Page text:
Lasers have transformed our everyday lives, especially in healthcare. These intense beams of light of a single wavelength have revolutionized all manner of diagnostics and treatments, from general surgery to cosmetic therapy.
Dentistry has also been influenced by the laser revolution. Here are just a few of the areas where they’re growing in use and popularity.
Early disease detection. Laser instruments can take advantage of “fluorescence,” the tendency of bacteria to “glow” when exposed to certain wavelengths of light. This is proving more effective in detecting early tooth decay in pits and fissures (very tiny areas in a tooth’s biting surface) than traditional needle-like probing instruments called dental explorers. Newer lasers can now detect the same fluorescent qualities in soft tissues, which may reduce the detection time for oral cancer and make the difference between life and death.
Dental caries treatment. Lasers have become an alternative to the dental drill in treating teeth with dental caries (decay). Although with larger cavities lasers are somewhat slower than the conventional drill, they truly shine when it comes to early enamel caries and small cavities because they can be quite precise in the amount of tooth structure they remove. This feature allows them to be less invasive than a dental drill.
Periodontal treatment. Periodontal (gum) disease is an infection caused mainly by bacterial plaque and calculus (hardened plaque deposits) that have adhered to tooth surfaces. Lasers are emerging as an alternative to conventional periodontal (gum) surgery to treat voids or spaces below the gum line called periodontal pockets that have formed because of gum tissue detachment as supporting bone is lost. With their ability to target and destroy infected tissue without damaging nearby healthy tissue, lasers can achieve similar outcomes as traditional techniques but with less tissue damage and discomfort to patients afterward.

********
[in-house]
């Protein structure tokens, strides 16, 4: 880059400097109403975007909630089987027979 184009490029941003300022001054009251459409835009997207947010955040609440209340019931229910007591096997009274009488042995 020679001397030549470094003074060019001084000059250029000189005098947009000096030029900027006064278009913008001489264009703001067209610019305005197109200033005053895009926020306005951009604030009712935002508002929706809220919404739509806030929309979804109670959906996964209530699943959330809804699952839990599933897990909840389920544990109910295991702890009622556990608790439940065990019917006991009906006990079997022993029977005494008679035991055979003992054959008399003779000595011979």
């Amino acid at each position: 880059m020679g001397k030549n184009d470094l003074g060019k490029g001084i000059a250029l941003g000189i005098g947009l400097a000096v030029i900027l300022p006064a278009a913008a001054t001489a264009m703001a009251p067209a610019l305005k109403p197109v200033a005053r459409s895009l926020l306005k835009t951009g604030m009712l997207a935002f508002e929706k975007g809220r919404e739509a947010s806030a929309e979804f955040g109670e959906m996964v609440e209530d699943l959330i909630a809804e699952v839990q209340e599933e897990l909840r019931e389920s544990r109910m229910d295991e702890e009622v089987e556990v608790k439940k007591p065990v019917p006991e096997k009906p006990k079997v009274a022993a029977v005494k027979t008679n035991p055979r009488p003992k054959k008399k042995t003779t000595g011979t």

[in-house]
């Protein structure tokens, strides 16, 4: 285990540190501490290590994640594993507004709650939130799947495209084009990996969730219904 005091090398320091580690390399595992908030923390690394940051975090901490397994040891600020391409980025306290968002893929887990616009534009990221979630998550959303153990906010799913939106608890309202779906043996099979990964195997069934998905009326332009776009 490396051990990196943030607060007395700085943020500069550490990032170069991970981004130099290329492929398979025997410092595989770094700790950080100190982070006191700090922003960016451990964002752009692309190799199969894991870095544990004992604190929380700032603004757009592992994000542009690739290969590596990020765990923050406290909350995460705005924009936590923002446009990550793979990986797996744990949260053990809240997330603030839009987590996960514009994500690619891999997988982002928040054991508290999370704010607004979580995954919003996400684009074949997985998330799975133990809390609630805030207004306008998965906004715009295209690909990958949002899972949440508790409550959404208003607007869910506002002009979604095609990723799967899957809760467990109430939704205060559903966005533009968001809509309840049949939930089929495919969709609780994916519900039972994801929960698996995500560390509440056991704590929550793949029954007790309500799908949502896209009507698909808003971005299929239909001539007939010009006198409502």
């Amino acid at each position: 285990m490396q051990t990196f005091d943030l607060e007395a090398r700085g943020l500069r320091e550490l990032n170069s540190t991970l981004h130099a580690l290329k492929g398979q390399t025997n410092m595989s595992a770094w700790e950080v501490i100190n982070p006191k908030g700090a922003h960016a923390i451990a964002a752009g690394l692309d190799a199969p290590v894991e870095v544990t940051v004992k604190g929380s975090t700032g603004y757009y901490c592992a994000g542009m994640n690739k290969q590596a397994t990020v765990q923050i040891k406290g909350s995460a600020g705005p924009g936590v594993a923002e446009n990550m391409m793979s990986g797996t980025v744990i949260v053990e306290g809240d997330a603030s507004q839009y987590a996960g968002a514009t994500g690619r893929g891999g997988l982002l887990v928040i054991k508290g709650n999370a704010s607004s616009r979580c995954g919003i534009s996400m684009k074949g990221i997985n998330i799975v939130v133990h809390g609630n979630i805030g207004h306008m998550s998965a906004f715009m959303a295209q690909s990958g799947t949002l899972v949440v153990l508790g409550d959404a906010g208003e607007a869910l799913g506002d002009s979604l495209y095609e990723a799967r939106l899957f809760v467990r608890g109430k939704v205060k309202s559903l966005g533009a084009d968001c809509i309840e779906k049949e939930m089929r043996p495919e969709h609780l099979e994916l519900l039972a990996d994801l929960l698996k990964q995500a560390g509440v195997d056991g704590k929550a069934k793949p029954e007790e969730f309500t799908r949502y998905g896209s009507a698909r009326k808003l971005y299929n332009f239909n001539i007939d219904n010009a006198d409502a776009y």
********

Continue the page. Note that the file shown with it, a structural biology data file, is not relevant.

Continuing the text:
Research and development into laser technology continues to perfect these and other applications that promise to make dental procedures less invasive and more comfortable for patients.
Every year dentists place over 5 million dental implants for lost teeth, often removing the problem tooth and installing the implant at the same time. But getting a “tooth in a day” depends on a number of health factors, especially whether or not there’s adequate bone available for the implant. Otherwise, the implant’s placement accuracy and success could be compromised.
Bone loss can be a similar problem when a tooth has been missing for a long period of time. If this describes your situation, you may have already lost substantial bone in your jaw. To understand why, we need to know a little about bone’s growth cycle.
When bone cells reach the end of their useful life, they’re absorbed into the body by a process called resorption. New cells then form to take the older cells’ place in a continuous cycle that keeps the bone healthy and strong. Forces generated when we chew travel through the teeth to the bone and help stimulate this growth. But when a tooth is missing, the bone doesn’t receive this stimulus. As a result, the bone may not replace itself at a healthy rate and diminish over time.